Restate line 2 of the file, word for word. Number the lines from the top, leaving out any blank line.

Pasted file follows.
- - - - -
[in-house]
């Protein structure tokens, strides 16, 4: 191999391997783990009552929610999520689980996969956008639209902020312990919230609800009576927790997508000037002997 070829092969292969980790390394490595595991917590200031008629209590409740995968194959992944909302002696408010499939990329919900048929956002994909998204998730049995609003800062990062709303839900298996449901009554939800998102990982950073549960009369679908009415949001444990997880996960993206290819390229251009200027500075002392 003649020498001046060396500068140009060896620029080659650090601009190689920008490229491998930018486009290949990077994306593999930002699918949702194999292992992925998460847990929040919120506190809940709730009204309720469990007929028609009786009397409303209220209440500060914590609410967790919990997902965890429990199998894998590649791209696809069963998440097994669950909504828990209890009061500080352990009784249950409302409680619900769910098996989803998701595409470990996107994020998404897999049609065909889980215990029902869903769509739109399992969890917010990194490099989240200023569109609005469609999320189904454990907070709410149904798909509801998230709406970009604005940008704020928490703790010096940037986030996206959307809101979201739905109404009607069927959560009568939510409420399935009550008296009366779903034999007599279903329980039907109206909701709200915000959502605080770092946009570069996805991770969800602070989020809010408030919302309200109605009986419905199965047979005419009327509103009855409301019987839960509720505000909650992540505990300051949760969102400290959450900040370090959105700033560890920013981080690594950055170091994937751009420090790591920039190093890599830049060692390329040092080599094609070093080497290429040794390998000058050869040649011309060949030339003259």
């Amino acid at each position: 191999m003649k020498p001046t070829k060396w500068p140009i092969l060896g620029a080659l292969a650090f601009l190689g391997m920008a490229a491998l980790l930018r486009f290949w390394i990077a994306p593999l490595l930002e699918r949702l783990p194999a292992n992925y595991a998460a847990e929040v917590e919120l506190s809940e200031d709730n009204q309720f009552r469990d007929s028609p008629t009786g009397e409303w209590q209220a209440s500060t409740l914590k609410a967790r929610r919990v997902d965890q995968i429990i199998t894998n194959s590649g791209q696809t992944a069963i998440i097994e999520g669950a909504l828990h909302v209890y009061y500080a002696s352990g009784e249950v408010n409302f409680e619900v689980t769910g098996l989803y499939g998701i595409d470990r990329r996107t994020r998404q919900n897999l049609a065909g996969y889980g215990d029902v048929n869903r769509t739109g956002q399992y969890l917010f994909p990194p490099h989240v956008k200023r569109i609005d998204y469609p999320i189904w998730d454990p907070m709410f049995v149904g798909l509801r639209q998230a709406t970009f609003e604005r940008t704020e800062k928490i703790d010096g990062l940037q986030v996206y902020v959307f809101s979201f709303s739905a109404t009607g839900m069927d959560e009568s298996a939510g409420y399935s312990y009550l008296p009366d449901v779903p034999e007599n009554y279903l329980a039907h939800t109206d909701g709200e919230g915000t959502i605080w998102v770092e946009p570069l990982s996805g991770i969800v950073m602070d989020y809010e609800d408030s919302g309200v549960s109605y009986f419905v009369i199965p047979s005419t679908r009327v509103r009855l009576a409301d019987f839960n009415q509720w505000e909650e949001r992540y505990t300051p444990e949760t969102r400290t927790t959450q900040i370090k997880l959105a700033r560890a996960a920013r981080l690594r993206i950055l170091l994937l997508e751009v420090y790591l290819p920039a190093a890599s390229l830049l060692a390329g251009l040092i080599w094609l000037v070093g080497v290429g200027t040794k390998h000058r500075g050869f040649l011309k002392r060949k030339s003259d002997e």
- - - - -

């Protein structure tokens, strides 16, 4: 191999391997783990009552929610999520689980996969956008639209902020312990919230609800009576927790997508000037002997 070829092969292969980790390394490595595991917590200031008629209590409740995968194959992944909302002696408010499939990329919900048929956002994909998204998730049995609003800062990062709303839900298996449901009554939800998102990982950073549960009369679908009415949001444990997880996960993206290819390229251009200027500075002392 003649020498001046060396500068140009060896620029080659650090601009190689920008490229491998930018486009290949990077994306593999930002699918949702194999292992992925998460847990929040919120506190809940709730009204309720469990007929028609009786009397409303209220209440500060914590609410967790919990997902965890429990199998894998590649791209696809069963998440097994669950909504828990209890009061500080352990009784249950409302409680619900769910098996989803998701595409470990996107994020998404897999049609065909889980215990029902869903769509739109399992969890917010990194490099989240200023569109609005469609999320189904454990907070709410149904798909509801998230709406970009604005940008704020928490703790010096940037986030996206959307809101979201739905109404009607069927959560009568939510409420399935009550008296009366779903034999007599279903329980039907109206909701709200915000959502605080770092946009570069996805991770969800602070989020809010408030919302309200109605009986419905199965047979005419009327509103009855409301019987839960509720505000909650992540505990300051949760969102400290959450900040370090959105700033560890920013981080690594950055170091994937751009420090790591920039190093890599830049060692390329040092080599094609070093080497290429040794390998000058050869040649011309060949030339003259």